About the Author

Ken Cole
SPS Consultancy

Ken Cole has worked in senior positions in both the public and private sectors and was one of the founding Directors of SPS in 2001. He recently completed a three year secondment as Director of the London Centre of Excellence. Ken has thrilled many public and private audiences with his incisive analysis, robust delivery and his belief in 'telling it as it is'. His blog is a regular commentary of the improvement and efficiency agenda.

Make sure you pay a frequent visit to find out Ken's latest thoughts on the workings of government, the latest policy initiatives and much more...

Recent Blog Posts...

Hijacking Procurement
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Mar 25, 2013
Mr Pickles uses the 'P word'.
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Mar 07, 2013
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Time to rethink Supplier Evaluation
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Aug 30, 2012
Smoke and Mirrors in Whitehall!
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Jul 12, 2012
Collaboration at its best
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May 25, 2012
Latest Procurement Card Scare
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iESE - a model for a Big Society?
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Mar 06, 2012
I wandered lonely as a Cloud
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Feb 03, 2012

High Court Judgement Goes Against LAML

Jun 10, 2009

LAML Appeal Judgement – Time for Clarity

The outcome of the LAML Appeal is now known and can be downloaded here. LAML, for those new to this blog, was the creation of a new insurance mutual, the first in over 100 years, by ten London local authorities. In summary, following on from the LB of Brent decision to transfer their business to LAML, rather than a private sector provider a legal challenge was mounted. The baseline is that LAML now has to cease trading following that judgement.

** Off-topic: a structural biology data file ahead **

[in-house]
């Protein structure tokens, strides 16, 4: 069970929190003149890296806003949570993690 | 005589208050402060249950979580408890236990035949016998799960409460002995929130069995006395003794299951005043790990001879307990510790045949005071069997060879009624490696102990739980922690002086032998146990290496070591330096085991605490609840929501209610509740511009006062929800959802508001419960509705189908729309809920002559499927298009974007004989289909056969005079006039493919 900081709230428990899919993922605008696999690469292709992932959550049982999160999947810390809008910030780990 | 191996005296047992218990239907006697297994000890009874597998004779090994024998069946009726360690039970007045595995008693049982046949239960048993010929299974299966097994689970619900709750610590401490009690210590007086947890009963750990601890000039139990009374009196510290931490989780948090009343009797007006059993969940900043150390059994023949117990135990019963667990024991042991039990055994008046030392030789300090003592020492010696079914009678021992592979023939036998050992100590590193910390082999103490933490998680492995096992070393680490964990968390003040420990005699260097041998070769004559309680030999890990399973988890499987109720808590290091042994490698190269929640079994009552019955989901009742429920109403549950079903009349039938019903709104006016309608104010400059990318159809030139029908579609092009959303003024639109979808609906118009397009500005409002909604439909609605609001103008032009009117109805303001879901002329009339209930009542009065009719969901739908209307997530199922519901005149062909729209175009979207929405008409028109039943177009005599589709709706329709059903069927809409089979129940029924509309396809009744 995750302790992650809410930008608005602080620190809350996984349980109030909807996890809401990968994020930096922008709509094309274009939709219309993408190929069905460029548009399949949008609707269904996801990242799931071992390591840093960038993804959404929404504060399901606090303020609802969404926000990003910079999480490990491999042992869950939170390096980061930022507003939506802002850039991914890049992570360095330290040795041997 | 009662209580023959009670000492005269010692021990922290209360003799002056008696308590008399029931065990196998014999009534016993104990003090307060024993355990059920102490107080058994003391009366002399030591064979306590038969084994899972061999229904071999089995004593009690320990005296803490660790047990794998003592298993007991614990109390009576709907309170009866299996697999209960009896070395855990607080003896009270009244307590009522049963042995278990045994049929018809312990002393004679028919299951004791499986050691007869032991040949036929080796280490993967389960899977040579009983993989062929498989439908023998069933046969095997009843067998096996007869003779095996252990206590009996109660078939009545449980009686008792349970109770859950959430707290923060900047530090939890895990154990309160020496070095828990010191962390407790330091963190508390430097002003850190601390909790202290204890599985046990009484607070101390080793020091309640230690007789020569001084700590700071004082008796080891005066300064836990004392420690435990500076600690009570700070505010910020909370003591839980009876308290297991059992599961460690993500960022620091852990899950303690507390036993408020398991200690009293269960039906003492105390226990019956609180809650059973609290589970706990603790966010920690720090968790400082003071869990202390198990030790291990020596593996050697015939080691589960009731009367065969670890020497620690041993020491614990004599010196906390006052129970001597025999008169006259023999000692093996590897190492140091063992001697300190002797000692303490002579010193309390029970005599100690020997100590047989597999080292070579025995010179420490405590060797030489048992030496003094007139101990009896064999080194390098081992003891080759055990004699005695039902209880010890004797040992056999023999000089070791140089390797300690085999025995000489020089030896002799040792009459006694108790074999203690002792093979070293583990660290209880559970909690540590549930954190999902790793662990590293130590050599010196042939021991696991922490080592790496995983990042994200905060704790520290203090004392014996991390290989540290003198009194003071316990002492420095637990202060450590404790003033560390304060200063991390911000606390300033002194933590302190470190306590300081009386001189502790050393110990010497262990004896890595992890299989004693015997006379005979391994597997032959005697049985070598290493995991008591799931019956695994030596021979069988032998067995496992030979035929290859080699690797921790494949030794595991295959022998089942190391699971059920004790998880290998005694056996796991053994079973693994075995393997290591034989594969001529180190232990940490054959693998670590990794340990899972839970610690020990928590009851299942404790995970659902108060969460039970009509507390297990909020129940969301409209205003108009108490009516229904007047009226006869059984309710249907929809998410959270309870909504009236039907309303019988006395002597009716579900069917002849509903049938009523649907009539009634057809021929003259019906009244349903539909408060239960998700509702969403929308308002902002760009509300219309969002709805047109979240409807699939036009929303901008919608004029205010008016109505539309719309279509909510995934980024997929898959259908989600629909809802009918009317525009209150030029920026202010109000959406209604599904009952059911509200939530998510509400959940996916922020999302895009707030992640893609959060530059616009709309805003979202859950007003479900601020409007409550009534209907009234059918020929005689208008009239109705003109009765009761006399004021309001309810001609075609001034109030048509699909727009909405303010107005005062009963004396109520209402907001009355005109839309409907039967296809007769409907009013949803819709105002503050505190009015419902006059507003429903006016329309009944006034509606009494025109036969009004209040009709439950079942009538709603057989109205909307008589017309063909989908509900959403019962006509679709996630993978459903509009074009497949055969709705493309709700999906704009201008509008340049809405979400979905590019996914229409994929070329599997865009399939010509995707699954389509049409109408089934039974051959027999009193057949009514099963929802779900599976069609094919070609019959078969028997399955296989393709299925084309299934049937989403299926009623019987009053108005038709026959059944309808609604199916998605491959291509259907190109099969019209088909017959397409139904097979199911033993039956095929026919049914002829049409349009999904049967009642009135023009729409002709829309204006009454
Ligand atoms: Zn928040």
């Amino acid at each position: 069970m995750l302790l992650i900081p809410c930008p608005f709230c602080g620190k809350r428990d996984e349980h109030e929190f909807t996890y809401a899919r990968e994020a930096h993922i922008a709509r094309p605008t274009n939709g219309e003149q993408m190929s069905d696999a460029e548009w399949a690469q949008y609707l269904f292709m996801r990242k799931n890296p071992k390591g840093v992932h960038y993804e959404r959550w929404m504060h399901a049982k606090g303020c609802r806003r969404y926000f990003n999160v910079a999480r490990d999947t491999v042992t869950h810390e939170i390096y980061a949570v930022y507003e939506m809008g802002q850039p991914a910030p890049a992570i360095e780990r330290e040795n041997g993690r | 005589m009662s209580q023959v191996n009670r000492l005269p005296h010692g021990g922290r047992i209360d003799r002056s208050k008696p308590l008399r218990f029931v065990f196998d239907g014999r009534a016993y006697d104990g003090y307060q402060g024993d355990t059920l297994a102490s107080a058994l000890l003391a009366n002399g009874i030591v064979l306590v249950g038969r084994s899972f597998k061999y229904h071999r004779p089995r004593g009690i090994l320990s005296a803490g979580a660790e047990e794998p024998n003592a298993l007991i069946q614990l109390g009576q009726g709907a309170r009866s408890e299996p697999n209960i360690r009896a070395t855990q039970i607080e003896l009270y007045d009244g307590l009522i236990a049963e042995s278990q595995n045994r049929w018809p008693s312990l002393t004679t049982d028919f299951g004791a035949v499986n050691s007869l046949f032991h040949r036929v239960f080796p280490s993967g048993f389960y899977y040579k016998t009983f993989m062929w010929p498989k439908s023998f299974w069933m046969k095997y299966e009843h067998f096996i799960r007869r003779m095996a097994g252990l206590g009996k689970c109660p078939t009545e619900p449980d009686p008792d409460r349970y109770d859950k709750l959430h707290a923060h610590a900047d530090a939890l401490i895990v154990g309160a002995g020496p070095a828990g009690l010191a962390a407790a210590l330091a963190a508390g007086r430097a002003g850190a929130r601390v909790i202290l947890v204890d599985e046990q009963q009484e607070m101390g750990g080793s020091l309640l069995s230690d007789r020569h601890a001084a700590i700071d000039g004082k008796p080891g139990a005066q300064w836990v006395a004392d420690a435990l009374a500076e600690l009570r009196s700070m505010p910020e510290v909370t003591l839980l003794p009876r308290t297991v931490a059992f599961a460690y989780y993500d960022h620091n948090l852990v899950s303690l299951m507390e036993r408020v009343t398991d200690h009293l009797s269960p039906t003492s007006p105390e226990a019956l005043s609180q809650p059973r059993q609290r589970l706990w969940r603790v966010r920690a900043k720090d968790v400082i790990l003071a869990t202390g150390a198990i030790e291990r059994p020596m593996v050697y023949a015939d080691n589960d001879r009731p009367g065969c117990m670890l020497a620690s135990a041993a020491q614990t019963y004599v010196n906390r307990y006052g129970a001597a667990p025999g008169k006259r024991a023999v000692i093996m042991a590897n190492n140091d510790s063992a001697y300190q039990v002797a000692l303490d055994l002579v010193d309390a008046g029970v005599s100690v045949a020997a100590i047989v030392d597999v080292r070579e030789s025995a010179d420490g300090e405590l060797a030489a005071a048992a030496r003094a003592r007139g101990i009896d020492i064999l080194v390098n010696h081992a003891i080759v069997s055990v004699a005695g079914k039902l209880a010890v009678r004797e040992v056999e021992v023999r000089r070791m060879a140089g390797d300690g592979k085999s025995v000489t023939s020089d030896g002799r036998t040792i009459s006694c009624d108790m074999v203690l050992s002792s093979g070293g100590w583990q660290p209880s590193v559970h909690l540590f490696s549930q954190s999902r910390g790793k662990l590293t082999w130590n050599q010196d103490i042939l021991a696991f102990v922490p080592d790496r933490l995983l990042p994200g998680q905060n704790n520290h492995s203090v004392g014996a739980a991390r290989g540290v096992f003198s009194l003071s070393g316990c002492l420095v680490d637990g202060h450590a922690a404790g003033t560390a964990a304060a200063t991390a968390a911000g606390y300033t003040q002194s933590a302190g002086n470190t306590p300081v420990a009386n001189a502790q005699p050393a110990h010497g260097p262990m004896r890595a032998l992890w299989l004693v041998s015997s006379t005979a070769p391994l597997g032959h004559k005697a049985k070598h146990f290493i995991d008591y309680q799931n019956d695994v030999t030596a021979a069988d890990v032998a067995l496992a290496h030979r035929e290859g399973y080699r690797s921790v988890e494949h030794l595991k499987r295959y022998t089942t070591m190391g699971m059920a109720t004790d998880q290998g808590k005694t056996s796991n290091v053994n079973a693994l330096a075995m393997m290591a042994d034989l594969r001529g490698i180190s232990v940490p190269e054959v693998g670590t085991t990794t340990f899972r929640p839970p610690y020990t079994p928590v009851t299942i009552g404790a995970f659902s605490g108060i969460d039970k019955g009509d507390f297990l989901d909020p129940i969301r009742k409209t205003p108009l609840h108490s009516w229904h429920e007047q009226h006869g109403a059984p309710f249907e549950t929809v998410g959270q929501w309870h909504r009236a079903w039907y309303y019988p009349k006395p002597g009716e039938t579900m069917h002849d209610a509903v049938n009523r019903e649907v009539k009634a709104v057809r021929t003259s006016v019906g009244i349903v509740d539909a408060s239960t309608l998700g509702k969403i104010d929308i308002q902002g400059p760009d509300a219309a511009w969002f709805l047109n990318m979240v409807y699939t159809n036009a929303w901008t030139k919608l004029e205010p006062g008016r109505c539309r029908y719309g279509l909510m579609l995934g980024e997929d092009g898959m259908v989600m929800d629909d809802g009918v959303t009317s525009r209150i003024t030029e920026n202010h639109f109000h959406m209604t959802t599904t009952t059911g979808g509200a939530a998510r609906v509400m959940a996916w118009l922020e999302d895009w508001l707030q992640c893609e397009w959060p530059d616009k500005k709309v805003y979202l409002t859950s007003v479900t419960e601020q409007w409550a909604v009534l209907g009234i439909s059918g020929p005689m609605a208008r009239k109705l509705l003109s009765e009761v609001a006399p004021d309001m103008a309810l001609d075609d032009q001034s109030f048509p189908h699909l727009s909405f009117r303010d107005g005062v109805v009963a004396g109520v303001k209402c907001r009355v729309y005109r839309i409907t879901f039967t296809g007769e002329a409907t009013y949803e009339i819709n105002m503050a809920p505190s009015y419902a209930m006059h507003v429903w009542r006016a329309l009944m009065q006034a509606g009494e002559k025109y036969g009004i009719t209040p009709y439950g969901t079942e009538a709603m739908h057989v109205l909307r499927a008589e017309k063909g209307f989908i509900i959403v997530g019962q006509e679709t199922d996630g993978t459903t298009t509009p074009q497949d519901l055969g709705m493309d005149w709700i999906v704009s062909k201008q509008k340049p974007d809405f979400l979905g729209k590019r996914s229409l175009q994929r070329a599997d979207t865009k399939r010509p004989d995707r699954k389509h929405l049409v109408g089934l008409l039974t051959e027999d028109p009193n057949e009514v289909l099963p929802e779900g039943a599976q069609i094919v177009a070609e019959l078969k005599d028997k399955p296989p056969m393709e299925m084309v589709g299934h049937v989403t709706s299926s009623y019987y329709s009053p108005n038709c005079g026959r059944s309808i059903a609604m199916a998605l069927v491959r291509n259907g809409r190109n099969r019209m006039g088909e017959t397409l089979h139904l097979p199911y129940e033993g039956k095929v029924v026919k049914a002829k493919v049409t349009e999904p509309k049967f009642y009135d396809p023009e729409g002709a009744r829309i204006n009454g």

It is not for me to comment on the legality or otherwise of LAML, although my general feeling can be summarised as 'what a pity'! However, returning to fact rather than emotion, LAML has made a difference in several ways:

  1. Those local authorities who were due to renew their insurance premiums found that they were down by up to 15% when LAML was brought into the equation 
  2. The market segment they entered was largely a monopoly so LAML provided some competition 
  3. Local authorities are always being asked to innovate to help reduce costs, and this was a real innovation – see my earlier Hats off to LAMLentry

So what does the future hold? For LAML, sadly nothing! However, for those with an eye of efficiency the compelling need is for clarity from central government. The public sector is facing a potential financial meltdown in 2011/12 and will need all the help in the world to find innovative ways of delivering cashable savings without hitting the quality of front line services. What can it do and not do in terms of innovation in the light of this judgement? What are the defined limits of local authority 'well being' powers? Please can we have some clarity, Minister!

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